Month: September 2011
Have you ever tasted the bitterness of defeat? It could break your heart, it could make you cry, it could stress you out but will it make you strong? I’ve always tried to understand the philosophy behind emotions. So what is defeat? It’s that frustration that fills you when you know that you can no longer win. It’s what I felt when I had plummeted rock-bottom in my career. I knew I couldn’t win- for I have tried so many times to make my previous job work -so I quit. There’s a saying that goes like, “If it’s hot in the kitchen then get out of it.”
I have to admit I’ve felt it more than once in my personal life; trying to make relationships work but failing miserably. For instance, when I was in high school, I used to always wonder what makes people like my brother or cousin quite popular, and I was always frustrated because I had few friends, and I wasn’t even able to keep those for long. Now, personally, I’ve come a long way and yet I’m still the loner that I’ll always be. I have a lot of friends – mind you – but my natural disposition leans towards loner-ism. I have accepted that as a fact, and I decided to just move on with life. As long as I was content with who I am, it really doesn’t matter if I don’t get the 1,000,000 million views on my blog, or if I don’t have 600 emails to respond to. The limited audience of this blog makes me quite comfortable actually, knowing exactly who I am talking to when I’m writing this, and what problems I’m trying to address.
So we were talking about defeat…Now when you lose in getting what you want over and over again, it leads to despair – or ya2s. A point reaches when you’re this close to giving up once and for all, it’s when married couples have “The Talk” preceding a divorce, or when a person throws out his plan of running his own company to go to the vegetable market and sell watermelons (nothing wrong with selling watermelons, by the way).So upon losing over and over again, you reach the crossroads, where you have to make a choice. You either keep on ploughing forward or you turn back and leave the trail for something simpler, something more comfortable, something that you can easily win.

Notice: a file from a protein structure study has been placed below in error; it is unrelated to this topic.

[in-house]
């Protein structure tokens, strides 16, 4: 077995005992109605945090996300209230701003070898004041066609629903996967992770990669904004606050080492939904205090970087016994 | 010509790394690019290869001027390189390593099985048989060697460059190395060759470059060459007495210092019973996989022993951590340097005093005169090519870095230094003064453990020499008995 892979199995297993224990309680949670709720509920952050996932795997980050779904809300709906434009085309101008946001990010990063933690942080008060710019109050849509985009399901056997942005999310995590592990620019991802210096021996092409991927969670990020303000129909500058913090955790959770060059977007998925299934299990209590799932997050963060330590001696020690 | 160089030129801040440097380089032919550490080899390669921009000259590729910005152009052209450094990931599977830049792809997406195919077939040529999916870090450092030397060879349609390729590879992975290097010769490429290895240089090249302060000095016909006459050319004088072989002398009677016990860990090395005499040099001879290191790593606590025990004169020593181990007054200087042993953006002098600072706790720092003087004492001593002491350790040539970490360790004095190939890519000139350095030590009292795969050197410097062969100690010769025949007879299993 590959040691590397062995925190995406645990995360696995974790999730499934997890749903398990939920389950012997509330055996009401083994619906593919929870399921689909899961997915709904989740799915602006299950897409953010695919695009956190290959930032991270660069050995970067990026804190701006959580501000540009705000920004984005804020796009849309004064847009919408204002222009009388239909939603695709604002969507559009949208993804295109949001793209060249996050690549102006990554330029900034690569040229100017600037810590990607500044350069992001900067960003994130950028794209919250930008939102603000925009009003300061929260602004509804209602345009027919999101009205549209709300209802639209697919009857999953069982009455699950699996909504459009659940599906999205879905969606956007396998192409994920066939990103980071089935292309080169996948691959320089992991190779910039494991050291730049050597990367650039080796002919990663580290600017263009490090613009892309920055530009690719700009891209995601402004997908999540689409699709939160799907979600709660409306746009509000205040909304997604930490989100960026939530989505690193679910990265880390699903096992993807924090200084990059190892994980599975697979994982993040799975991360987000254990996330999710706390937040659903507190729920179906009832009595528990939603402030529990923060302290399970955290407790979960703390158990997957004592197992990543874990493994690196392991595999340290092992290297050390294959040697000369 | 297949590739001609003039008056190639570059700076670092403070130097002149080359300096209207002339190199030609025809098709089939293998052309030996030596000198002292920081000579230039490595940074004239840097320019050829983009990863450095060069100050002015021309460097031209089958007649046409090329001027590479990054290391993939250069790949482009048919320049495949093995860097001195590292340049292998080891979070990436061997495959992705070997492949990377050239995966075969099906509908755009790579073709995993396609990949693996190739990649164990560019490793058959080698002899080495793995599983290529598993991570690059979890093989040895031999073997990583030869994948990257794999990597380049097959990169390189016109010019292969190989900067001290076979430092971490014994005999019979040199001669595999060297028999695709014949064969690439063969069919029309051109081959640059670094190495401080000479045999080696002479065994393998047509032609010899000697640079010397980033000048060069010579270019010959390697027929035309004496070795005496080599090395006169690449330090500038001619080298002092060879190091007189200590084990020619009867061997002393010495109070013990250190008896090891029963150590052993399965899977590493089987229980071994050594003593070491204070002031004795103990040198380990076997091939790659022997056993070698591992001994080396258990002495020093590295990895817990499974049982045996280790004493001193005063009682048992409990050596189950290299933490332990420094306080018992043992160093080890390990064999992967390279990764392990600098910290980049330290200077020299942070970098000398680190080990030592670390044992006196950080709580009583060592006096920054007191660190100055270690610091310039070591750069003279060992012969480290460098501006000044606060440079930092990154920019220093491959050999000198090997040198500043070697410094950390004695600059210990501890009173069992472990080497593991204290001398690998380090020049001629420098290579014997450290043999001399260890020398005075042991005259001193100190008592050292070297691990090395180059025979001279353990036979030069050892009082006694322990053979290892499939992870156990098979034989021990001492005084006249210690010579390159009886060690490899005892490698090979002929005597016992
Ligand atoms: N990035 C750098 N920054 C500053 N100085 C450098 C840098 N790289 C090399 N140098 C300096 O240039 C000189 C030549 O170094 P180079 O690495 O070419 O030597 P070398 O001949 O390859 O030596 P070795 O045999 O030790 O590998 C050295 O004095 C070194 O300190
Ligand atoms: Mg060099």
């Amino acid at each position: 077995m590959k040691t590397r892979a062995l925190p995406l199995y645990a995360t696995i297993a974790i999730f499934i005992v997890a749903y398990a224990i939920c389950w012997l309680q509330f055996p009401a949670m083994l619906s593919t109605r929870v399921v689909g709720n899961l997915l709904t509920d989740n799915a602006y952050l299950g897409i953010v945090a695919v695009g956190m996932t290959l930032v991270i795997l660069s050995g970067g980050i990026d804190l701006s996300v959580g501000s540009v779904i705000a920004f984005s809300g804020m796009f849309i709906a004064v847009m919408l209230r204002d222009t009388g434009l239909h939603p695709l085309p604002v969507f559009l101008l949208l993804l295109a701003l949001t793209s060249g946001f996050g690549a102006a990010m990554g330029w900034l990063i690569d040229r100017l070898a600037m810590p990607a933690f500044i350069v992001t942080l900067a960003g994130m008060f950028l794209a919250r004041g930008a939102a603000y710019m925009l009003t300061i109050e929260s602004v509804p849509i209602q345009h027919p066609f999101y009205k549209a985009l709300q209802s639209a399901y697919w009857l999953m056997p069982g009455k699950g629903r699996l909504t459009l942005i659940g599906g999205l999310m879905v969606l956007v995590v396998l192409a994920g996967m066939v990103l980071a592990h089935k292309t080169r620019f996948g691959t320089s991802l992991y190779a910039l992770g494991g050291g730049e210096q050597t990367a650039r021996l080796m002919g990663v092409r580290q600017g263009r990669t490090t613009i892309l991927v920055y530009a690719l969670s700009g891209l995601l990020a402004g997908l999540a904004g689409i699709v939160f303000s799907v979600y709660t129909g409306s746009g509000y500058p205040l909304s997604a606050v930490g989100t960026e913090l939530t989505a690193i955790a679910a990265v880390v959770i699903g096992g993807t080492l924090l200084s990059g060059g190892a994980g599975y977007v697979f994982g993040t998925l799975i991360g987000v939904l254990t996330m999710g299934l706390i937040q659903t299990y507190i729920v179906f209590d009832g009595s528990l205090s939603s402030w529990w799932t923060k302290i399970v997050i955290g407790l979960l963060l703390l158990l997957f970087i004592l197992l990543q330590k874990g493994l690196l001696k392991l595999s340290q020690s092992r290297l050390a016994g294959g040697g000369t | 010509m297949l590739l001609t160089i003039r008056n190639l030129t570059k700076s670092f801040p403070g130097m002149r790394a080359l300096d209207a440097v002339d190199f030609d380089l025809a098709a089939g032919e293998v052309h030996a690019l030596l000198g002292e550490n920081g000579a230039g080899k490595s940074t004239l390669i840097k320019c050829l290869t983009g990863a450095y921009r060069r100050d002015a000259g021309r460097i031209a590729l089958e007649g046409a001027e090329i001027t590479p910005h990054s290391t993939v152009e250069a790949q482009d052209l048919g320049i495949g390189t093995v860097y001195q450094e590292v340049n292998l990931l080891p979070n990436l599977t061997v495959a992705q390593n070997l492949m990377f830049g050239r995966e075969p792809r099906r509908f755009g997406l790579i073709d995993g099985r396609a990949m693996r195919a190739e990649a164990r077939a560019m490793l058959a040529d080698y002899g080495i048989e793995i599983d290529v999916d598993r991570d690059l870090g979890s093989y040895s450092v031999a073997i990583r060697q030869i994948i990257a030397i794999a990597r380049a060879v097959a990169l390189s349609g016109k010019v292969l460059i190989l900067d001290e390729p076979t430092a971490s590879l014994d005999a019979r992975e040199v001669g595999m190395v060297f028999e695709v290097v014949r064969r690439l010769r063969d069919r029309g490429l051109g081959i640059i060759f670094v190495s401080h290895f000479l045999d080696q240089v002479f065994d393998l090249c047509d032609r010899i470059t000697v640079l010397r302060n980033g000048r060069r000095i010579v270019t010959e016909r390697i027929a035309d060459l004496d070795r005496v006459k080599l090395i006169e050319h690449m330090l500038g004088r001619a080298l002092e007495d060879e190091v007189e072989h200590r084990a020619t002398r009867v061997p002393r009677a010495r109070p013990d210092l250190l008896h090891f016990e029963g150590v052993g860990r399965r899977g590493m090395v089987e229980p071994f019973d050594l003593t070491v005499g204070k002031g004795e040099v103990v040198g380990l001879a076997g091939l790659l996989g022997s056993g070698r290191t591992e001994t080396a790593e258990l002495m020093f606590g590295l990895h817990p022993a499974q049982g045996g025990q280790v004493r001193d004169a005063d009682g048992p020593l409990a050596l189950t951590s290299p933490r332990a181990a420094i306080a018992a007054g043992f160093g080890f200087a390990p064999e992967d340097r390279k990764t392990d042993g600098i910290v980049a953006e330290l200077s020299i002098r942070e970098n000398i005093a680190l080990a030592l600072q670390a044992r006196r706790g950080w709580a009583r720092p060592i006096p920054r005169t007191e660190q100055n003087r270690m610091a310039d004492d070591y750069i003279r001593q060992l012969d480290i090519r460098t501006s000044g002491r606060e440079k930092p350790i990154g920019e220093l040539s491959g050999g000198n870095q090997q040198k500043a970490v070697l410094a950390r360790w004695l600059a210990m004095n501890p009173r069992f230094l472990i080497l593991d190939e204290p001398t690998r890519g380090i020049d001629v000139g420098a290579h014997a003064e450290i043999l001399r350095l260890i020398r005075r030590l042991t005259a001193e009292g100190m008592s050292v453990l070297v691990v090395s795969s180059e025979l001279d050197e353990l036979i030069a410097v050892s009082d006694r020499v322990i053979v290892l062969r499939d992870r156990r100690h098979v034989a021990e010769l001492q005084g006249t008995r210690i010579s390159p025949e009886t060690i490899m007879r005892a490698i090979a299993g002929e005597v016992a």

So how do you sustain that momentum to keep on going?
1) Remember that this could be your final “Crossroad”. They say that people don’t realize how close they are to success before they give up. With that in mind, keep on telling yourself, that this could be your final burden and maybe one day it would.
2) Don’t give in to despair. Remember that as a Muslim, you have the most powerful tool in your disposal and that is the power of duaa.
3) Don’t make failure an option. Don’t make turning back an option. Be like the army that had the enemy in front of them and the ocean behind them so that they knew giving up and turning back would just mean running into the sea – definitely not for a swim.
4) Try alternate plans to reach the goal or solve the problem. Sometimes we get so caught up in the details of the problem, that no space exists in our brains to allow for solutions to be created. Let’s say, you lose your bag with your wallet, mobile phone? A lot of people’s first reaction is to complain, lament, recall all the incidents that lead to losing the bag…
“If only I didn’t put it there…”
“Who could have possibly taken it?”
Enough with expanding the problem and just work on solving it. Cancel your bank cards, get badal fa8ed for your number. Get over it!!
There’s a quote by D’Angelo that says, ” Focus 90% of your time on solutions and only 10% of your time on problems. “
Also remember the hadeeth;
عن أبي هريرة رضي الله عنه قال: قال رسول الله صلى الله عليه وسلم: “المؤمن القوي خير وأحب إلى الله من المؤمن الضعيف، وفي كل خير، احرص على ما ينفعك، واستعن بالله، ولا تعجز، وإن أصابك شيء فلا تقل: لو أني فعلت كان كذا وكذا، ولكن قل: قدر الله وما شاء فعل فإن لو تفتح عمل الشيطان” (1) .